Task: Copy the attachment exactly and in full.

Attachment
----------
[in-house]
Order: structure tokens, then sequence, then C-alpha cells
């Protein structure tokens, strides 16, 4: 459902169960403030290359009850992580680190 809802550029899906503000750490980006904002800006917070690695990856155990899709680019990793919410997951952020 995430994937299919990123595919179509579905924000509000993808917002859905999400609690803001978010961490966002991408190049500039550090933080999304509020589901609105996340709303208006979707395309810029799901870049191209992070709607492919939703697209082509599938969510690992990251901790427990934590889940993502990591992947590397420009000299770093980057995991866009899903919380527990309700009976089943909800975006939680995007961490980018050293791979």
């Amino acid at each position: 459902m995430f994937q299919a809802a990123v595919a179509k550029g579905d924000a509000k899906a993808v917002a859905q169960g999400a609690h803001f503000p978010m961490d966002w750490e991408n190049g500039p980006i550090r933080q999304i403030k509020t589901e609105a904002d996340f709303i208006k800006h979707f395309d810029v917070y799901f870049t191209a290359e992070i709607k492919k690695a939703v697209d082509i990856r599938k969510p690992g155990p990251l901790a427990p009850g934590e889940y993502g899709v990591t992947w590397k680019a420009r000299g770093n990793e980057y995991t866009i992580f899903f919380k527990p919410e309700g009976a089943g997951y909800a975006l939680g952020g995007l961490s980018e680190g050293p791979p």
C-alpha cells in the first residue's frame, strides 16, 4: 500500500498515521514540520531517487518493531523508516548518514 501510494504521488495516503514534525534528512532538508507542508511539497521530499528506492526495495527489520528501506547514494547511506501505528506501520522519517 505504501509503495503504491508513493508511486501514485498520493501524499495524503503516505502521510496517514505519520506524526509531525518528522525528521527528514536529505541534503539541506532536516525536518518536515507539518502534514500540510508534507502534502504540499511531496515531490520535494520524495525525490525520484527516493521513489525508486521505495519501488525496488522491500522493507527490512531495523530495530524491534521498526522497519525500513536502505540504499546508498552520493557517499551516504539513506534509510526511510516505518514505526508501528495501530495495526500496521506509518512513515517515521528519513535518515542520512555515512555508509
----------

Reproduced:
[in-house]
Order: structure tokens, then sequence, then C-alpha cells
């Protein structure tokens, strides 16, 4: 459902169960403030290359009850992580680190 809802550029899906503000750490980006904002800006917070690695990856155990899709680019990793919410997951952020 995430994937299919990123595919179509579905924000509000993808917002859905999400609690803001978010961490966002991408190049500039550090933080999304509020589901609105996340709303208006979707395309810029799901870049191209992070709607492919939703697209082509599938969510690992990251901790427990934590889940993502990591992947590397420009000299770093980057995991866009899903919380527990309700009976089943909800975006939680995007961490980018050293791979």
């Amino acid at each position: 459902m995430f994937q299919a809802a990123v595919a179509k550029g579905d924000a509000k899906a993808v917002a859905q169960g999400a609690h803001f503000p978010m961490d966002w750490e991408n190049g500039p980006i550090r933080q999304i403030k509020t589901e609105a904002d996340f709303i208006k800006h979707f395309d810029v917070y799901f870049t191209a290359e992070i709607k492919k690695a939703v697209d082509i990856r599938k969510p690992g155990p990251l901790a427990p009850g934590e889940y993502g899709v990591t992947w590397k680019a420009r000299g770093n990793e980057y995991t866009i992580f899903f919380k527990p919410e309700g009976a089943g997951y909800a975006l939680g952020g995007l961490s980018e680190g050293p791979p």
C-alpha cells in the first residue's frame, strides 16, 4: 500500500498515521514540520531517487518493531523508516548518514 501510494504521488495516503514534525534528512532538508507542508511539497521530499528506492526495495527489520528501506547514494547511506501505528506501520522519517 505504501509503495503504491508513493508511486501514485498520493501524499495524503503516505502521510496517514505519520506524526509531525518528522525528521527528514536529505541534503539541506532536516525536518518536515507539518502534514500540510508534507502534502504540499511531496515531490520535494520524495525525490525520484527516493521513489525508486521505495519501488525496488522491500522493507527490512531495523530495530524491534521498526522497519525500513536502505540504499546508498552520493557517499551516504539513506534509510526511510516505518514505526508501528495501530495495526500496521506509518512513515517515521528519513535518515542520512555515512555508509